Officially coined only a few months ago by blogs like Gear Junkie, America's latest incarnation of masculinity, the lumbersexual, is fundamentally a bearded hipster with a penchant for plaid, tattoos and cold brew — both coffee and beer. Quickly sensationalized by countless media sites, from Gawker and BuzzFeed to Cosmo and Time, the lumbersexual actually says a lot about the state of masculinity in the 21st century.
In fact, one might just wonder if this new cultural identity signifies a crisis in masculinity. This emergent male archetype, with its echoes of a rugged albeit bygone era, parodies aspects of heterosexual masculinity in extreme and even ridiculous ways, suggesting that the most celebrated manly characteristics are struggling to find a place in the 21st century.
A parody of masculinity, or the real thing? Up until now, the LGBT community and people interested in gender theory discussed the "performance" of gender, or how we deliberately appropriate cultural cues of gender, from hairstyle to clothing, to portray a desired gender type. The lumbersexual, however, represents something of a turning point. Now even straight men are thinking critically and openly about how their masculinity is constructed.
This has led to some fascinating observations.
Gay appropriation: One is that heterosexual men have gone out of their way to appropriate gay cultural signifiers of masculinity, as Tim Teeman asserts in his Daily Beast piece, "How [the] Straight World Stole 'Gay.'" "The lumbersexual is just straight culture's latest belated attempt to theatricalize masculinity, decades after gays got there first," Teeman writes. Mark Simpson, in a piece published today at Out, goes so far as to imply that, with the increased popularity of all things gay, straight men "crave gay adulation." Mimicry is, as the adage goes, the sincerest form of flattery. This might also explain the moniker. Otherwise a combination of lumberjack and hipster, "lumbster," seems like it would have been a more fitting term.
Searching for meaning: Willa Brown's captivating essay at the Atlantic contends that the lumbersexual, with its origins in the "romantic" and "authentic" American folk hero Paul Bunyan, does indeed indicate that masculinity is in crisis in the U.S. With money tight and gender parity increasing in the home, "the 'traditional' role of the man as the primary provider is now firmly out of reach for most Americans," Brown writes. "[That] is why it seems particularly apt that (mostly) white, young, urban, middle-class men have once again picked up a symbol invented in the early 20th century by men very much like themselves, a symbol that has long been gathering dust."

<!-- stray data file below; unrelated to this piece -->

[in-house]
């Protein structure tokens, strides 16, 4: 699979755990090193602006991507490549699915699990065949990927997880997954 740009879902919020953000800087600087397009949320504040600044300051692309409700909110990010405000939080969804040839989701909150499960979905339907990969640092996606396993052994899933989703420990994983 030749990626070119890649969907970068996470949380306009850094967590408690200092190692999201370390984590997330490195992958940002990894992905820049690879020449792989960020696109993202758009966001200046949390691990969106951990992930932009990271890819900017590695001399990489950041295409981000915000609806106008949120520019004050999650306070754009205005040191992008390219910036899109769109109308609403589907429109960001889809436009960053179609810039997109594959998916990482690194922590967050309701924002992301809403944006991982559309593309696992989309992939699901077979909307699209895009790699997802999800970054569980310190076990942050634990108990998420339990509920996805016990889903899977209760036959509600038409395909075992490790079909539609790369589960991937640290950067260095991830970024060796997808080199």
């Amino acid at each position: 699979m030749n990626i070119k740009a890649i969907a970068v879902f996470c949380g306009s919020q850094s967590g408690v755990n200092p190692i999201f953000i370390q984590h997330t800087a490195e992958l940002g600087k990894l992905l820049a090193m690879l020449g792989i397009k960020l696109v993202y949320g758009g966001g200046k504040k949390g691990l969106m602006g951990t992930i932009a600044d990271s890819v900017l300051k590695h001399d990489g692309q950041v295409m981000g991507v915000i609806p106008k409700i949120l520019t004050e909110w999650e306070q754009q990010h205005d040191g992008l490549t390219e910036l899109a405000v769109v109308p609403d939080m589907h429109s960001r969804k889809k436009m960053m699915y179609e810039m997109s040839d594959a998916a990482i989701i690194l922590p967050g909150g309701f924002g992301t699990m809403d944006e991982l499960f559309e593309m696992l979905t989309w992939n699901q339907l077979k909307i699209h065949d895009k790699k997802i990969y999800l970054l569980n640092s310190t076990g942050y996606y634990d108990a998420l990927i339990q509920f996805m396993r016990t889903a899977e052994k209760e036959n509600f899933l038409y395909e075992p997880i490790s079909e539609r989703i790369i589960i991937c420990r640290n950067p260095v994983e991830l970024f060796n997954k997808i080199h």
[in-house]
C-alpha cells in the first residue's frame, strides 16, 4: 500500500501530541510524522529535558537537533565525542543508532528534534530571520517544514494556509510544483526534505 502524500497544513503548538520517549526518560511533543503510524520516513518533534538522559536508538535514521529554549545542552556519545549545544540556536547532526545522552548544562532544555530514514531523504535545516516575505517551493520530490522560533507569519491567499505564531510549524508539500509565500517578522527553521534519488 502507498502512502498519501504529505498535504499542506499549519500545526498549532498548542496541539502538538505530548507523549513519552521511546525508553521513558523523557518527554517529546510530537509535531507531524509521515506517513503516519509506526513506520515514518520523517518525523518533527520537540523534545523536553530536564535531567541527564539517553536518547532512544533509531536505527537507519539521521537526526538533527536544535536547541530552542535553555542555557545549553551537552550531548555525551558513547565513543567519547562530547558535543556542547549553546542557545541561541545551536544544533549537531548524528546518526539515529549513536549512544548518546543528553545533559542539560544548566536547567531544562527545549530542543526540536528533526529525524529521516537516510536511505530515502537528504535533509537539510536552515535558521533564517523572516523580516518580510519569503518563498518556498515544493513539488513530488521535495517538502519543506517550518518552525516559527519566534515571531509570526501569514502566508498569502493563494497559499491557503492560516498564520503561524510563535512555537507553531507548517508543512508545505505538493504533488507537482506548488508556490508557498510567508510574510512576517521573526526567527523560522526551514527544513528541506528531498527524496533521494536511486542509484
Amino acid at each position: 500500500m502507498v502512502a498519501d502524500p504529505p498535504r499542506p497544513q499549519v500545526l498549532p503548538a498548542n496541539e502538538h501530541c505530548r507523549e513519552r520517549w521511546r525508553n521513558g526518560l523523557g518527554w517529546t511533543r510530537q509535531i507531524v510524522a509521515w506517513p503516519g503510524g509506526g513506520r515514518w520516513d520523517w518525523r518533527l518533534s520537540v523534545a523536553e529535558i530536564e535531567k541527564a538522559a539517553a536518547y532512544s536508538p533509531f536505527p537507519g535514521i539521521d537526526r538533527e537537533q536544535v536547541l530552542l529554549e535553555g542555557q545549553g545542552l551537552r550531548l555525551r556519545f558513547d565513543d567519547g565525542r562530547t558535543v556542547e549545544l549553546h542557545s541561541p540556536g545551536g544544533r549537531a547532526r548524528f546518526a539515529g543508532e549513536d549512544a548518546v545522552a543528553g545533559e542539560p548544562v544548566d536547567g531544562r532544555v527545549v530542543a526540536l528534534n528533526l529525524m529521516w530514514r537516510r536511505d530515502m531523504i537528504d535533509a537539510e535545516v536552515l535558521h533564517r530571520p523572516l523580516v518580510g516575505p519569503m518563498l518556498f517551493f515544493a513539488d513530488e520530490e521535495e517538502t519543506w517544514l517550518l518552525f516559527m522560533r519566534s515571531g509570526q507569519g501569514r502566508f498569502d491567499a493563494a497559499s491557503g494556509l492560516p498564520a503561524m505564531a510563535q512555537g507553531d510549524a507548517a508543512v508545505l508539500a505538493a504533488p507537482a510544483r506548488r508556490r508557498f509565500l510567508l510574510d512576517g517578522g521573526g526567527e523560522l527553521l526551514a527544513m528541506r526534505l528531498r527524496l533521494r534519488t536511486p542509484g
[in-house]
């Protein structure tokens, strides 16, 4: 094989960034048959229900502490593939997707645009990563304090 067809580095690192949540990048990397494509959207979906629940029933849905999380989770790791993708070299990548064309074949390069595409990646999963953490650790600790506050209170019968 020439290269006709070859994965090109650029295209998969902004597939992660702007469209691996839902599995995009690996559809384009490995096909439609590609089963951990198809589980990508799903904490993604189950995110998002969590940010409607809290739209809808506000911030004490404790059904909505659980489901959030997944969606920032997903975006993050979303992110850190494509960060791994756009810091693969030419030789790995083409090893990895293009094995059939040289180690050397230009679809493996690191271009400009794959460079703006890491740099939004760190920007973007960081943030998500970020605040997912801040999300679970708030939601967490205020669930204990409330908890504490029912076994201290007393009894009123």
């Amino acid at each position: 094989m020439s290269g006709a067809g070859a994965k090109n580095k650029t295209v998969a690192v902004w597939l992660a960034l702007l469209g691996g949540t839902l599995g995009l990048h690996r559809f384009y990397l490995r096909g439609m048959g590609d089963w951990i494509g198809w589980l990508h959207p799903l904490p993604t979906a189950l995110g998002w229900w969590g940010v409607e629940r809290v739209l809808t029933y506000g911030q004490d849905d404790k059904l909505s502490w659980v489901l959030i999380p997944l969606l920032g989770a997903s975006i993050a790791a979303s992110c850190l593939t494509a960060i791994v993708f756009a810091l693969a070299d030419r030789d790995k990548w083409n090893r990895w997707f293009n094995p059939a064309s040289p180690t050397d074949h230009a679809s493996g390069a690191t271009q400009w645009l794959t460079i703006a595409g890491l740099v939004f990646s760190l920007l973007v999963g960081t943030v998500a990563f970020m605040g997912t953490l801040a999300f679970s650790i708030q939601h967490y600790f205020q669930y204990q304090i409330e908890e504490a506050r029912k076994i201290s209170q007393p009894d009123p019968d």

Of course, lumbersexual is not the first male archetype to appropriate aspects of gay culture. Remember the metrosexual fad popularized in the U.S. in the early 2000s? Something else is at work that makes this latest trend stand out.
And that thing is technology.
In a digital age, it has become harder and harder to prove one's strength, virility and survival skills. Some men seem to have turned to outright misogyny, harassing women online. Others go to war by operating drones or woo women in online dating sites, like Lumbermatch — yes, a dating website for lumbersexuals and people who like them.
Technology proves the extent to which gender is performed by everyone — just look at how we construct ourselves online, in our Facebook and video game avatars. But it has also rendered moot common behaviors of masculinity. Perhaps this is why straight men have gone to such exaggerated lengths to adopt, as Brown observes, such "authentic" and traditional signs of masculinity. Because "real men" can grow "real beards."
From the embodiment of faux environmentalism to the meticulous stylization of one's beard with oils and brushes, this male archetype is not different from other male identities in its emphasis on a specific performance of masculinity. But unlike other trends, the lumbersexual is perhaps the first archetype created in response to technology's affect on gender.
Whether men like or not, the digital era is here to stay — meaning the crisis of masculinity exemplified by the lumbersexual is also unlikely to go away anytime soon.